A Closer Look and Overclocking
AMD's new Athlon II processors feature lower power consumption than standard parts. And the energy saving aspects of the processors are accompanied by increasingly competitive pricing. With a TDP of 45W these green chips are notated with an "e" at the end of their model number. Only two of the new Athlon models are still rated at 95W, one being the X3 435 that we're also testing here.
The heatspreader design and markings found on the latest Athlon II chips are very similar to the current crop of AMD processors. The chip utilizes AMD's Socket AM3 938-pin organic micro pin grid array (micro-PGA) packaging, which is backward compatible with Socket AM2+. Pictured above are the markings found on top of the heatspreader.
Like all previous socket AM3-compatible processors that have been introduced over the last few months, Socket AM3 Athlon II processors are designed to work with both DDR2 and DDR3 memory types, and with Socket AM3 or AM2+ motherboards. Socket AM2+ processors do not have the ability to work with DDR3 memory though, so AMD made some changes to the Socket AM3 pin configuration to prevent AM2+ processors from being plugged into AM3 sockets. Socket AM3 processors have 938 pins, whereas socket AM2 processors have 940; two pins have been removed. Keying the processors and sockets in this way prevents AM2+ processors from being installed on AM3 motherboards, but allows AM3 processors to be installed on either type of motherboard.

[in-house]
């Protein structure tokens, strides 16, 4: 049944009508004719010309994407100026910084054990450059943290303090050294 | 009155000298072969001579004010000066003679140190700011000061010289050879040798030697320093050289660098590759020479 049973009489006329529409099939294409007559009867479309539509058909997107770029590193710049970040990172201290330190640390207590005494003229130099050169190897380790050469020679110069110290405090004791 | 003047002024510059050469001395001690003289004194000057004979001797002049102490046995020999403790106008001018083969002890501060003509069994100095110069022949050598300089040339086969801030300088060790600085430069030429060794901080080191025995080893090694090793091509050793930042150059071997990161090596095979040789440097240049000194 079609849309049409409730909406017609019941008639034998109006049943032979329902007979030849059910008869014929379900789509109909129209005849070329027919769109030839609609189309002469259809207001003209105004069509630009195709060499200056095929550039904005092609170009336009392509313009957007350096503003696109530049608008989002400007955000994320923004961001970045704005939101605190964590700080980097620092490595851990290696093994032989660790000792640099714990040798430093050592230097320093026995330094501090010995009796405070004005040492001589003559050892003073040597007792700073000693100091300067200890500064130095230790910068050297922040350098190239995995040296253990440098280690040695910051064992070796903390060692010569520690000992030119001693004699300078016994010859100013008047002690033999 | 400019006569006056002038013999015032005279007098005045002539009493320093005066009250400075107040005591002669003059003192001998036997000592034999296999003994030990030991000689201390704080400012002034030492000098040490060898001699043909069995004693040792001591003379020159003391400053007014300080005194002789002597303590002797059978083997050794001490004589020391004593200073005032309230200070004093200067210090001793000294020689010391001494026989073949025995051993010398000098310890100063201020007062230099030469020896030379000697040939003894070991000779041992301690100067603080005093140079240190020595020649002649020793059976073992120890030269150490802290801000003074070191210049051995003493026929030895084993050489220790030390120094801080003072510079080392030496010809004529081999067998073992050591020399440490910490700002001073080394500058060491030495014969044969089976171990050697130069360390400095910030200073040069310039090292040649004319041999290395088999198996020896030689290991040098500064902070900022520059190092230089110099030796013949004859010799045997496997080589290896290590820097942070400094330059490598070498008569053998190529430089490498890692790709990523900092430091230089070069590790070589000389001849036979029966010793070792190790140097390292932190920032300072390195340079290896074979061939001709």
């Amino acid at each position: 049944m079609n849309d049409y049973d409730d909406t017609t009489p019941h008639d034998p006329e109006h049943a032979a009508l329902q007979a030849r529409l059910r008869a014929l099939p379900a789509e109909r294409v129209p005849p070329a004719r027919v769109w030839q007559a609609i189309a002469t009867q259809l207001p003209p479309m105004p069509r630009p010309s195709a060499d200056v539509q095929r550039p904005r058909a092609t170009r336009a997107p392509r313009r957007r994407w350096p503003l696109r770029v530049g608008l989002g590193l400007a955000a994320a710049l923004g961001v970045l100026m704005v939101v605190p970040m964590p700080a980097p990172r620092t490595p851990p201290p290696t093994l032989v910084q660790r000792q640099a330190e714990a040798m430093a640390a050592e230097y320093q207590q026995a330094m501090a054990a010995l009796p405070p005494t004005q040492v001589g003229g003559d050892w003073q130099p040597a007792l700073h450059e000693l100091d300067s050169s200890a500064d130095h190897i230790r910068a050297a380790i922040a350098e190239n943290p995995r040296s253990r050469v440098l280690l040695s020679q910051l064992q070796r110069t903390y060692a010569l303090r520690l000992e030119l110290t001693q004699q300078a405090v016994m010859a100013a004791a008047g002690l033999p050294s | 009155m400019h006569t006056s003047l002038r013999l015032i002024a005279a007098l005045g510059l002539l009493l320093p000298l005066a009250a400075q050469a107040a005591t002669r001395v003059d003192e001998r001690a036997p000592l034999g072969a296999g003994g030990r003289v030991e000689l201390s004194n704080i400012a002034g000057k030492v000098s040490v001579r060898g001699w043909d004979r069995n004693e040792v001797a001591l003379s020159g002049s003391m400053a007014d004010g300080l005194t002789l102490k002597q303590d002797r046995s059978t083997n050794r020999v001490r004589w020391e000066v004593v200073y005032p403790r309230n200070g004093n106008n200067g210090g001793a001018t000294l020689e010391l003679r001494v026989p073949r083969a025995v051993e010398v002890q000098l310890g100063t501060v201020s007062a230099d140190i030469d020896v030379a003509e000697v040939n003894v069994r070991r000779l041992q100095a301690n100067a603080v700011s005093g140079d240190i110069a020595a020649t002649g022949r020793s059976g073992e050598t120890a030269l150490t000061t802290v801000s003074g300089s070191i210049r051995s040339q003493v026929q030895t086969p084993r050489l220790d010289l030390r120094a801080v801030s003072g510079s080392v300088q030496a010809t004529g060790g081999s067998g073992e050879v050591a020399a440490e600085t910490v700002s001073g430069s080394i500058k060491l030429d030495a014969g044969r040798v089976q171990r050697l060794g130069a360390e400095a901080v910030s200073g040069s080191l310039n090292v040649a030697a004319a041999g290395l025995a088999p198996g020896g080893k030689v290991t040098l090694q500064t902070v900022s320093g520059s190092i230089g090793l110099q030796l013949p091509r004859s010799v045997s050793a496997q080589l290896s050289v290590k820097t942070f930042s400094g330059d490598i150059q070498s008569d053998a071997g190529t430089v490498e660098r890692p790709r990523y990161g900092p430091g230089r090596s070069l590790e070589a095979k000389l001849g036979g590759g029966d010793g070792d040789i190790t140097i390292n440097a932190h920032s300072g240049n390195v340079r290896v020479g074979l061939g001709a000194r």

Athlon II X2 240e Overclocked to 3.80GHz
Athlon II X3 435 Overclocked to 3.84GHz
To overclock the processors, we left their multipliers at their maximum levels and raised the host clock in order to increase CPU frequency. The 240e reached 272MHz while the 435 hit 265MHz. In both cases, we overclocked to 3.8GHz using only air cooling and with a limited amount of effort. Needless to say, we were impressed with the overclocking headroom these chips possessed, especially considering their low prices.